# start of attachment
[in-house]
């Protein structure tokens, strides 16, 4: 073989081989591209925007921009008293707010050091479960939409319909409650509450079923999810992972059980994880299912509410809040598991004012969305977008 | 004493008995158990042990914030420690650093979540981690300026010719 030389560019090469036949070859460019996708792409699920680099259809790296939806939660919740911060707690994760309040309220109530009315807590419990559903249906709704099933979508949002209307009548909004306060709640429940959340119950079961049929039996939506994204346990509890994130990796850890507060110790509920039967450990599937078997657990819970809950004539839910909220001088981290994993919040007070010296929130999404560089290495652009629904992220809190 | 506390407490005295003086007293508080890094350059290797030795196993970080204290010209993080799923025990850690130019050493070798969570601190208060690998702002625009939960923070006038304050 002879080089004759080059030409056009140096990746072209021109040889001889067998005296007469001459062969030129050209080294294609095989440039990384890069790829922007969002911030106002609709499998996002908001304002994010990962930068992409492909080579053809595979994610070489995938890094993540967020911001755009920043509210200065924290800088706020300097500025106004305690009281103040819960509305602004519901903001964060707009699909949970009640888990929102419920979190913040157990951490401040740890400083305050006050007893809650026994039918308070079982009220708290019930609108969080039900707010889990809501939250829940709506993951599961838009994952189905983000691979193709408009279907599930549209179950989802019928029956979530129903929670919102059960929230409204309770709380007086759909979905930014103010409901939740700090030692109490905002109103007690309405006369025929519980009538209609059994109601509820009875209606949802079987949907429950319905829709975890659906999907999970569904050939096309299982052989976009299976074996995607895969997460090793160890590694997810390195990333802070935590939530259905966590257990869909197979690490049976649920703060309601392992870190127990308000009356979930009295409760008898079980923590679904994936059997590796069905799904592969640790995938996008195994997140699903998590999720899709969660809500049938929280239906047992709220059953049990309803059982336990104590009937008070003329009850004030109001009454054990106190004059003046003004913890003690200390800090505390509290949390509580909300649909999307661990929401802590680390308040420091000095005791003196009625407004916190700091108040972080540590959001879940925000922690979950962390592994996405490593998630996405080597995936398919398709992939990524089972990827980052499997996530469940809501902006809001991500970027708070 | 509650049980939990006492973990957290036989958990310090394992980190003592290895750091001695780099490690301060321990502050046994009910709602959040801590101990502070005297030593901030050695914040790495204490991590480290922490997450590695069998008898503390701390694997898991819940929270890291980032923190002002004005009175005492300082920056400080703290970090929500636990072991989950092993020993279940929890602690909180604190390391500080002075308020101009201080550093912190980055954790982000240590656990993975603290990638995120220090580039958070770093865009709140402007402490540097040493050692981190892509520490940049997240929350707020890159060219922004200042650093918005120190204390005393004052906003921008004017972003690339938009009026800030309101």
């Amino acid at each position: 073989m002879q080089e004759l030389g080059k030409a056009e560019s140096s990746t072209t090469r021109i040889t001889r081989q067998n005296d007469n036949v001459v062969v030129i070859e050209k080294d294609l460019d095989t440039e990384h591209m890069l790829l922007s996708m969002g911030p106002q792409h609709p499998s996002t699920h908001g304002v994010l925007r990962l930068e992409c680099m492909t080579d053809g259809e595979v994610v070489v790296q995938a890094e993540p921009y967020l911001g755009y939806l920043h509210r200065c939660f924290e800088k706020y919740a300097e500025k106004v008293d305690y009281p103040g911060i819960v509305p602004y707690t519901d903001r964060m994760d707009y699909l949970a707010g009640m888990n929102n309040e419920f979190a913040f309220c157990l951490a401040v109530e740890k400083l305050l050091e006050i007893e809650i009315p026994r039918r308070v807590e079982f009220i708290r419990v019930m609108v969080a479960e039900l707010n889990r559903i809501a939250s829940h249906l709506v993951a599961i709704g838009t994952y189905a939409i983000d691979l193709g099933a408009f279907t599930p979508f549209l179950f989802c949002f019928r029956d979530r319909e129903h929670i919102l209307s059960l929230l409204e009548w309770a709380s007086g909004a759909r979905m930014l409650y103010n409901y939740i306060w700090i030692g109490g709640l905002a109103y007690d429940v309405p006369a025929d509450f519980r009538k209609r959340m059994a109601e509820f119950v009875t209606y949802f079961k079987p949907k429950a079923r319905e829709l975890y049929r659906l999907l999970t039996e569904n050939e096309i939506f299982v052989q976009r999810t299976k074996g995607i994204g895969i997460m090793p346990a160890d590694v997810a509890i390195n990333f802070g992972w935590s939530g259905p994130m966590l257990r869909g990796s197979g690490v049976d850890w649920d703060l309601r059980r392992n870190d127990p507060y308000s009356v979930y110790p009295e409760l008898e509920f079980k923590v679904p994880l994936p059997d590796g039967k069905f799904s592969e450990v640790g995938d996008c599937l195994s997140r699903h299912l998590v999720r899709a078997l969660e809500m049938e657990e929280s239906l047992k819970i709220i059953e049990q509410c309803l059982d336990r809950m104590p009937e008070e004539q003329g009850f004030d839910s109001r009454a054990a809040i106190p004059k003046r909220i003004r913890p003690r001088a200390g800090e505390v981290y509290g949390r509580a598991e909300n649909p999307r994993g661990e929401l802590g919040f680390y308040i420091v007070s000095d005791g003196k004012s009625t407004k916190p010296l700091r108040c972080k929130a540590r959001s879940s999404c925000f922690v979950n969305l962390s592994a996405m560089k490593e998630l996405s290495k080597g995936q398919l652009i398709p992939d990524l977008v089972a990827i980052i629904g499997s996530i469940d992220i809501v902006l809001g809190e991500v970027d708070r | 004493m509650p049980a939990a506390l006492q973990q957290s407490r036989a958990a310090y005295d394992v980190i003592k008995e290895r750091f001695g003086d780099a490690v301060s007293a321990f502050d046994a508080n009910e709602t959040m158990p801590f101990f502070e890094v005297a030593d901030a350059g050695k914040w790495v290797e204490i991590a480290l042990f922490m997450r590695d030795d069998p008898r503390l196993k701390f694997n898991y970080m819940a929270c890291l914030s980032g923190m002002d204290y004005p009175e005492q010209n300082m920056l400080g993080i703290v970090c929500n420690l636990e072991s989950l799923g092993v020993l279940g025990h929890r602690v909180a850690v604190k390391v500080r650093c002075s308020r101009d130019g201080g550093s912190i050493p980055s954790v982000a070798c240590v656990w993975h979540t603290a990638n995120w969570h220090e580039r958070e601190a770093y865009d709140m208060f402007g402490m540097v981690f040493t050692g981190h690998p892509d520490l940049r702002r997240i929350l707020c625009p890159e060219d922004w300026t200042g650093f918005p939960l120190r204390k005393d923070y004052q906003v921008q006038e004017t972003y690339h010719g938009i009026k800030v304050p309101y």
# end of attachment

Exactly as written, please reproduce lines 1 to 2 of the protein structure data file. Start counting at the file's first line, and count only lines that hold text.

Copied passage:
[in-house]
């Protein structure tokens, strides 16, 4: 073989081989591209925007921009008293707010050091479960939409319909409650509450079923999810992972059980994880299912509410809040598991004012969305977008 | 004493008995158990042990914030420690650093979540981690300026010719 030389560019090469036949070859460019996708792409699920680099259809790296939806939660919740911060707690994760309040309220109530009315807590419990559903249906709704099933979508949002209307009548909004306060709640429940959340119950079961049929039996939506994204346990509890994130990796850890507060110790509920039967450990599937078997657990819970809950004539839910909220001088981290994993919040007070010296929130999404560089290495652009629904992220809190 | 506390407490005295003086007293508080890094350059290797030795196993970080204290010209993080799923025990850690130019050493070798969570601190208060690998702002625009939960923070006038304050 002879080089004759080059030409056009140096990746072209021109040889001889067998005296007469001459062969030129050209080294294609095989440039990384890069790829922007969002911030106002609709499998996002908001304002994010990962930068992409492909080579053809595979994610070489995938890094993540967020911001755009920043509210200065924290800088706020300097500025106004305690009281103040819960509305602004519901903001964060707009699909949970009640888990929102419920979190913040157990951490401040740890400083305050006050007893809650026994039918308070079982009220708290019930609108969080039900707010889990809501939250829940709506993951599961838009994952189905983000691979193709408009279907599930549209179950989802019928029956979530129903929670919102059960929230409204309770709380007086759909979905930014103010409901939740700090030692109490905002109103007690309405006369025929519980009538209609059994109601509820009875209606949802079987949907429950319905829709975890659906999907999970569904050939096309299982052989976009299976074996995607895969997460090793160890590694997810390195990333802070935590939530259905966590257990869909197979690490049976649920703060309601392992870190127990308000009356979930009295409760008898079980923590679904994936059997590796069905799904592969640790995938996008195994997140699903998590999720899709969660809500049938929280239906047992709220059953049990309803059982336990104590009937008070003329009850004030109001009454054990106190004059003046003004913890003690200390800090505390509290949390509580909300649909999307661990929401802590680390308040420091000095005791003196009625407004916190700091108040972080540590959001879940925000922690979950962390592994996405490593998630996405080597995936398919398709992939990524089972990827980052499997996530469940809501902006809001991500970027708070 | 509650049980939990006492973990957290036989958990310090394992980190003592290895750091001695780099490690301060321990502050046994009910709602959040801590101990502070005297030593901030050695914040790495204490991590480290922490997450590695069998008898503390701390694997898991819940929270890291980032923190002002004005009175005492300082920056400080703290970090929500636990072991989950092993020993279940929890602690909180604190390391500080002075308020101009201080550093912190980055954790982000240590656990993975603290990638995120220090580039958070770093865009709140402007402490540097040493050692981190892509520490940049997240929350707020890159060219922004200042650093918005120190204390005393004052906003921008004017972003690339938009009026800030309101």